Primark is in hot water again after a 25-year-old shopper found a controversial hand-stitched label reading "forced to work exhausting hours" sewn into her dress.
After buying her £10 floral dress from the high street bargain store, Rebecca Gallagher told the South Wales Evening Post, "I was amazed when I checked for the washing instructions and spotted this label. To be honest I've never really thought much about how the clothes are made. But this really made me think about how we get our cheap fashion. I dread to think that my summer top may be made by some exhausted person toiling away for hours in some sweatshop abroad.”
This is not the first time Primark’s ethics have come under scrutiny after the global brand had to pay out $9 million to victims earlier this year after one of its Bangladesh factories collapsed on workers in April 2013. Following the incident, there were protests in the UK questioning the working standards upheld by the brand.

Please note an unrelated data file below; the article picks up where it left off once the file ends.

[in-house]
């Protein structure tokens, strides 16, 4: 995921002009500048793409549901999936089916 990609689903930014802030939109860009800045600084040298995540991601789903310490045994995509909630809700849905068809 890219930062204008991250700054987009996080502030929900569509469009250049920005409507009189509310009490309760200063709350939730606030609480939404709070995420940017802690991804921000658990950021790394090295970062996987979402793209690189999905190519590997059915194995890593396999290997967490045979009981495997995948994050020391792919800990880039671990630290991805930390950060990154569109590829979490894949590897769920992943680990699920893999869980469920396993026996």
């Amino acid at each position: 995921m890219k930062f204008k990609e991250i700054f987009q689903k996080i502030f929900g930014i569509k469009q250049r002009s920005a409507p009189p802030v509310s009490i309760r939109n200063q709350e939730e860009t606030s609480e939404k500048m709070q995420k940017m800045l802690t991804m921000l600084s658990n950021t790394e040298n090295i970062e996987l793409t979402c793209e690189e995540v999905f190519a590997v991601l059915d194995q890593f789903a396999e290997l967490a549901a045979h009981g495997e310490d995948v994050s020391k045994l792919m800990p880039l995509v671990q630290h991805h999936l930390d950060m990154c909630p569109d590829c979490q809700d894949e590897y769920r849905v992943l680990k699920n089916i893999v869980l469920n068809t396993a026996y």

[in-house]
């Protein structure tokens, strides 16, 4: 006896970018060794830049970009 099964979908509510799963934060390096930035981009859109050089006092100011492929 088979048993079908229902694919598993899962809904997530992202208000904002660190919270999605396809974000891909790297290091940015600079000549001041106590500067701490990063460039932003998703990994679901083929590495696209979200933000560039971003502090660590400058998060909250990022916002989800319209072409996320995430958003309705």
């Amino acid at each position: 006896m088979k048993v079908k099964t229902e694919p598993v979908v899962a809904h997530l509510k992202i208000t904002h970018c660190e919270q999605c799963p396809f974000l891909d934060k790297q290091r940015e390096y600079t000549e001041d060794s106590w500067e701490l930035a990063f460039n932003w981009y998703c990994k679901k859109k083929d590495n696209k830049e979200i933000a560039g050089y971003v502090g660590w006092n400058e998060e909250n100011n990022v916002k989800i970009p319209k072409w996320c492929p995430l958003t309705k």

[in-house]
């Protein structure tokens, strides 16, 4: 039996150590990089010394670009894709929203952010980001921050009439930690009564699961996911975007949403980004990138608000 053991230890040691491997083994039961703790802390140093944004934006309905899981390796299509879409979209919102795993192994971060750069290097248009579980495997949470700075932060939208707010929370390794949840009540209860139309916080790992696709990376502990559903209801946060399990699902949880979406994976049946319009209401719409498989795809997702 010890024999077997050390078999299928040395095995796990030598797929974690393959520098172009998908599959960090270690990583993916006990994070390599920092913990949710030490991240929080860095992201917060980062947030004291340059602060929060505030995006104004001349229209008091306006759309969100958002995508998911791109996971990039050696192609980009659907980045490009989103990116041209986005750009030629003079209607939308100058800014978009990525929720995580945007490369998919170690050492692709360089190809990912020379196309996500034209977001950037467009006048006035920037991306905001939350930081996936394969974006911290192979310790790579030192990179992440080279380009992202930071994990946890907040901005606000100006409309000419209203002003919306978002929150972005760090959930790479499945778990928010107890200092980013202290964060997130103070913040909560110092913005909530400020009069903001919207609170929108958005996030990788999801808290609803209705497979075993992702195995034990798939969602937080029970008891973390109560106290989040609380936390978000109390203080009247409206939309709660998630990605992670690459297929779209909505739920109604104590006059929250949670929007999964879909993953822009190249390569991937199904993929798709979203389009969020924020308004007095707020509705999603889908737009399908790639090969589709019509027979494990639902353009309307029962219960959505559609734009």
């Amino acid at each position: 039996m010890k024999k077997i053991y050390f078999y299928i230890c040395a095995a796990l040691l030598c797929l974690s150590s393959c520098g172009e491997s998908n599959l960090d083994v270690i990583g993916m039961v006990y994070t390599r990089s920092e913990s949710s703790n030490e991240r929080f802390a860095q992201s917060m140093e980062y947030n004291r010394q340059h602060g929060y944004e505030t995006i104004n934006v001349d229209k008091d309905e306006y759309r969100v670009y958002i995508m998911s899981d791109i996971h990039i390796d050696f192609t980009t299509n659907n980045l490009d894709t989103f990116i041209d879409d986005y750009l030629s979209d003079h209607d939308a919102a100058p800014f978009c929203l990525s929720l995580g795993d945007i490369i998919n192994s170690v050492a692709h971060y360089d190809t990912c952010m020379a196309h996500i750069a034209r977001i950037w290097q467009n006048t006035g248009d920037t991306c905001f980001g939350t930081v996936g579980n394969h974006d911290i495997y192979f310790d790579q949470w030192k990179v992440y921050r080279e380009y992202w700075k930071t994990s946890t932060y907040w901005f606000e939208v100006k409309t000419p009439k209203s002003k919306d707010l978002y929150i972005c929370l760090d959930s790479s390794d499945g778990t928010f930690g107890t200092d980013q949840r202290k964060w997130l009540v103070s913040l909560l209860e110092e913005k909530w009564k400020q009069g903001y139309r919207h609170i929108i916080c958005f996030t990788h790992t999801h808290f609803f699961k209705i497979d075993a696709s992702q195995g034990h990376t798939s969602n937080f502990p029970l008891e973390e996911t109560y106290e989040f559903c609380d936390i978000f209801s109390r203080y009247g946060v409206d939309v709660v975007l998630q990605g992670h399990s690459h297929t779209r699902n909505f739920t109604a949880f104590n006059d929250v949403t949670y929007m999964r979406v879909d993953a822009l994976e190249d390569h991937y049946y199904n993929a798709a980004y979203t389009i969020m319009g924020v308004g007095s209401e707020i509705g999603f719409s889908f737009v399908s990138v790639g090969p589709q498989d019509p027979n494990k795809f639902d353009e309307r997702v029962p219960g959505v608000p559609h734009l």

When and where this label came to be sewn into the dress is unclear at this time, but regardless, it is not a positive sign for the store.
A spokesperson for Primark responded to Vogue UK today regarding the matter: “We find it very strange that this has come to light so recently, given that the dress was on sale more than a year ago, with no other incidents of this kind relating to this dress. We would be grateful if the customer would give us the dress, so we can investigate how the additional label became attached and whether there are issues that need to be looked into. Primark's code of conduct sets out the core principles that suppliers and factories must follow to ensure products are made in good working conditions, and that the people making them are treated decently and paid a fair wage. We inspect each factory to ensure it is meeting the code and support it by providing guidance and training when issues are identified. Primark is a member of the Ethical Trade Initiative (ETI), and our code is based on the ETI base code."